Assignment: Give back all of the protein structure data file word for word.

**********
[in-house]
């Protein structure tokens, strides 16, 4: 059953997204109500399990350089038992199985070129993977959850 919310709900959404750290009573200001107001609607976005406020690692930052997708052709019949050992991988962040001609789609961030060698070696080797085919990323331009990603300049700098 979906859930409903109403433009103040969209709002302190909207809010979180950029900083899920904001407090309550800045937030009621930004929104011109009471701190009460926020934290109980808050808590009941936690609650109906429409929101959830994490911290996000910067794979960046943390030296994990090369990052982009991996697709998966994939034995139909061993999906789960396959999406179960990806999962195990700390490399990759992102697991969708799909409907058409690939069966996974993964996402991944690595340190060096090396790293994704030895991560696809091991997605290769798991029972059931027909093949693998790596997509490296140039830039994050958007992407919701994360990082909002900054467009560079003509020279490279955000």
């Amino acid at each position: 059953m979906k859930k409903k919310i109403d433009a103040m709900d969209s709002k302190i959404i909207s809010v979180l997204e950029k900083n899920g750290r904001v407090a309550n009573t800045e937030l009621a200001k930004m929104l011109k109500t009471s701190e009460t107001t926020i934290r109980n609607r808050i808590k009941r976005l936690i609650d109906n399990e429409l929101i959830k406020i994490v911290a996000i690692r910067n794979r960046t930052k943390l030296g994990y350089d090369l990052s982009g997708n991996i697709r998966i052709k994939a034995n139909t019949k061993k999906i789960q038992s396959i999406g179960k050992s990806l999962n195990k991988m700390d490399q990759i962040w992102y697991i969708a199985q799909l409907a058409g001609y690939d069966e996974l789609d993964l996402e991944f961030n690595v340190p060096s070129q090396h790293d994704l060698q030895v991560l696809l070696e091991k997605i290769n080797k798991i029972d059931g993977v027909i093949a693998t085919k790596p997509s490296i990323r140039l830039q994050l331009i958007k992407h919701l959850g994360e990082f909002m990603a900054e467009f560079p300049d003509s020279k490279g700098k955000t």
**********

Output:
[in-house]
């Protein structure tokens, strides 16, 4: 059953997204109500399990350089038992199985070129993977959850 919310709900959404750290009573200001107001609607976005406020690692930052997708052709019949050992991988962040001609789609961030060698070696080797085919990323331009990603300049700098 979906859930409903109403433009103040969209709002302190909207809010979180950029900083899920904001407090309550800045937030009621930004929104011109009471701190009460926020934290109980808050808590009941936690609650109906429409929101959830994490911290996000910067794979960046943390030296994990090369990052982009991996697709998966994939034995139909061993999906789960396959999406179960990806999962195990700390490399990759992102697991969708799909409907058409690939069966996974993964996402991944690595340190060096090396790293994704030895991560696809091991997605290769798991029972059931027909093949693998790596997509490296140039830039994050958007992407919701994360990082909002900054467009560079003509020279490279955000």
């Amino acid at each position: 059953m979906k859930k409903k919310i109403d433009a103040m709900d969209s709002k302190i959404i909207s809010v979180l997204e950029k900083n899920g750290r904001v407090a309550n009573t800045e937030l009621a200001k930004m929104l011109k109500t009471s701190e009460t107001t926020i934290r109980n609607r808050i808590k009941r976005l936690i609650d109906n399990e429409l929101i959830k406020i994490v911290a996000i690692r910067n794979r960046t930052k943390l030296g994990y350089d090369l990052s982009g997708n991996i697709r998966i052709k994939a034995n139909t019949k061993k999906i789960q038992s396959i999406g179960k050992s990806l999962n195990k991988m700390d490399q990759i962040w992102y697991i969708a199985q799909l409907a058409g001609y690939d069966e996974l789609d993964l996402e991944f961030n690595v340190p060096s070129q090396h790293d994704l060698q030895v991560l696809l070696e091991k997605i290769n080797k798991i029972d059931g993977v027909i093949a693998t085919k790596p997509s490296i990323r140039l830039q994050l331009i958007k992407h919701l959850g994360e990082f909002m990603a900054e467009f560079p300049d003509s020279k490279g700098k955000t």